This post explores a recent breakthrough in natural language processing (NLP) that could significantly increase the effective context length of BERT, a popular pre-trained transformer-based neural network model. According to a new paper titled “Scaling Transformer to 1M tokens and beyond with RMT,” the context length of large language models could potentially increase to an impressive 2,048,000 tokens.
This breakthrough could have important implications for tasks that require processing lengthy texts, such as language modeling, and could lead to new applications in various fields, including the energy and power industries.
BERT is a pre-trained transformer-based neural network model developed by Google that is widely used for NLP tasks, such as text classification, question answering, and language translation. BERT models use subword tokenization, a technique to break down words into smaller subword units to handle out-of-vocabulary words that the model has not seen during training.
Tokenization in LLM (Large Language Models)
As of today, GPT-4 handles 32,000 tokens, while CoLT5 handles 64,000 tokens, which equates to approximately 50-100 pages of a standard document or 2-4 hours of conversation. The entire Lord of the Rings series, for example, contains 576,459 words, which translates to 768,612 tokens.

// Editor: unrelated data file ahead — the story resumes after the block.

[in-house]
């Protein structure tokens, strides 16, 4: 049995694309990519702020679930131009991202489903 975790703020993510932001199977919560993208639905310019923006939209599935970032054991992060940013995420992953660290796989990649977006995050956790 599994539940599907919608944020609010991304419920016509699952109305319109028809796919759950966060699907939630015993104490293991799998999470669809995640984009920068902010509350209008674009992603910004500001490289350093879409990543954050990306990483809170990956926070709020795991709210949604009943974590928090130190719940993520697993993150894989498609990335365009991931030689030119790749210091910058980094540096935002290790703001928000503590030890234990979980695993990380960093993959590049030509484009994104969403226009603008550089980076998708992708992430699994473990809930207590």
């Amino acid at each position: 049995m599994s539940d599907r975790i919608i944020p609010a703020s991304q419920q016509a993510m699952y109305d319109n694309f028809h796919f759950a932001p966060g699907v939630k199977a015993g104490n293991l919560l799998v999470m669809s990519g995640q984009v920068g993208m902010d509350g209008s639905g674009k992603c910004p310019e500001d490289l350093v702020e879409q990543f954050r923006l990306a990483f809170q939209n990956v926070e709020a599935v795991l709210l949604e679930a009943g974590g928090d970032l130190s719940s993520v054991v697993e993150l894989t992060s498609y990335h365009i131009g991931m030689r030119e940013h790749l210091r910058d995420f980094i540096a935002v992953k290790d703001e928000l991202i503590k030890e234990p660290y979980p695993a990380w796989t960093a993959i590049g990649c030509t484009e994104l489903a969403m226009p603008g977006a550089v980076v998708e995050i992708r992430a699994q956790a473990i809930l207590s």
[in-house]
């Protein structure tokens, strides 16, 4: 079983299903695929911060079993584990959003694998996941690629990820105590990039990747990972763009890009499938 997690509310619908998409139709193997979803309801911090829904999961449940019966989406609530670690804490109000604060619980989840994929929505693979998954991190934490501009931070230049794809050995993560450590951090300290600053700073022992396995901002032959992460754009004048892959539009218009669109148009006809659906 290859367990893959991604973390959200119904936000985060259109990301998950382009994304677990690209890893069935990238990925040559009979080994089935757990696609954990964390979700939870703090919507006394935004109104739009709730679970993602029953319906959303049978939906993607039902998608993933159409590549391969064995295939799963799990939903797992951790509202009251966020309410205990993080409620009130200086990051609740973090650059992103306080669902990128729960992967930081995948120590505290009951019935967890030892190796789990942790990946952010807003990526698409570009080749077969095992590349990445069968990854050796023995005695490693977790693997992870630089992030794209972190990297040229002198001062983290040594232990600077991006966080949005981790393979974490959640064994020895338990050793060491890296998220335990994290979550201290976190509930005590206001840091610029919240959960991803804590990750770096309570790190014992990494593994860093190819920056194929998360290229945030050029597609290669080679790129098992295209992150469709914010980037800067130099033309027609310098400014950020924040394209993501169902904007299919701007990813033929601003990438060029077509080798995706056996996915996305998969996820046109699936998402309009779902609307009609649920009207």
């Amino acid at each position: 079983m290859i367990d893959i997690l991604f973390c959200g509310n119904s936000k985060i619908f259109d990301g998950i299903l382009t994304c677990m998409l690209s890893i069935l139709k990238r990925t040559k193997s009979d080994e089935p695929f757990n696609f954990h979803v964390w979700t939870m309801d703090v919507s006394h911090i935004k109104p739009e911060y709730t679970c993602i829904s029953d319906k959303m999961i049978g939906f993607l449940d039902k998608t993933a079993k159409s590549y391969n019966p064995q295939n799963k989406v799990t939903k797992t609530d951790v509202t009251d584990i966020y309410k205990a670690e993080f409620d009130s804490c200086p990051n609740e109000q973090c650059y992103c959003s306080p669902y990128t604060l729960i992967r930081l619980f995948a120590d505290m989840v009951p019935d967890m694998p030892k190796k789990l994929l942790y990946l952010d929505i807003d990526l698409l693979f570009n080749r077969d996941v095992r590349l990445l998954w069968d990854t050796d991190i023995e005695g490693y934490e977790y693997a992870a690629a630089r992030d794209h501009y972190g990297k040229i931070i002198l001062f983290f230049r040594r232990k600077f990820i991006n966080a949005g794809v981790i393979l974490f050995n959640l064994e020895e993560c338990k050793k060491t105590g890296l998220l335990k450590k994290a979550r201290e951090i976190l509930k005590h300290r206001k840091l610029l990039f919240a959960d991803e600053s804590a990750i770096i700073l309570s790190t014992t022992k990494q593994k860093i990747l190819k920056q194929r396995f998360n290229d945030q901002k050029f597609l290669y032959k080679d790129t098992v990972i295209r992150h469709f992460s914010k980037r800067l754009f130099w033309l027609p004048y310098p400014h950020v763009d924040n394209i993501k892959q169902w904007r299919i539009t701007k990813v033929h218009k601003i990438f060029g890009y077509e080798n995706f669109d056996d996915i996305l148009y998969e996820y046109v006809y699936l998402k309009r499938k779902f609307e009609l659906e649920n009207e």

The entire Lord of the Rings series (including The Hobbit)
576,459 words = 768,612 tokens
2304.11062 research paper
However, a recent paper published on April 19, 2023, titled “Scaling Transformer to 1M tokens and beyond with RMT” suggests that the effective context length of a BERT large language model can be increased to an impressive 2,048,000 tokens using the RMT (Recurrent Memory Transformer). This study shows that Transformers can handle lengthy texts without requiring excessive amounts of memory by utilizing a recurrent approach and memory.
The research indicates that models trained on large inputs can extend their abilities to texts several times longer.
These findings could help Transformers perform well on tasks with unseen properties, such as language modeling. The authors plan to use this recurrent memory approach to increase the effective context size of widely used Transformers in future studies.
While it is unclear whether increasing the context length will have any implications, the potential benefits are considerable if this method does not result in functional model degradation.We could write entire novels, analyze large amounts of information in complex scientific research, and store and recall a person’s entire life experiences.
Seetalabs is currently researching new ways to apply this “boost” to the energy and power industry. Stay tuned!
For more information, visit the Github link: https://github.com/booydar/t5-experiments/tree/scaling-report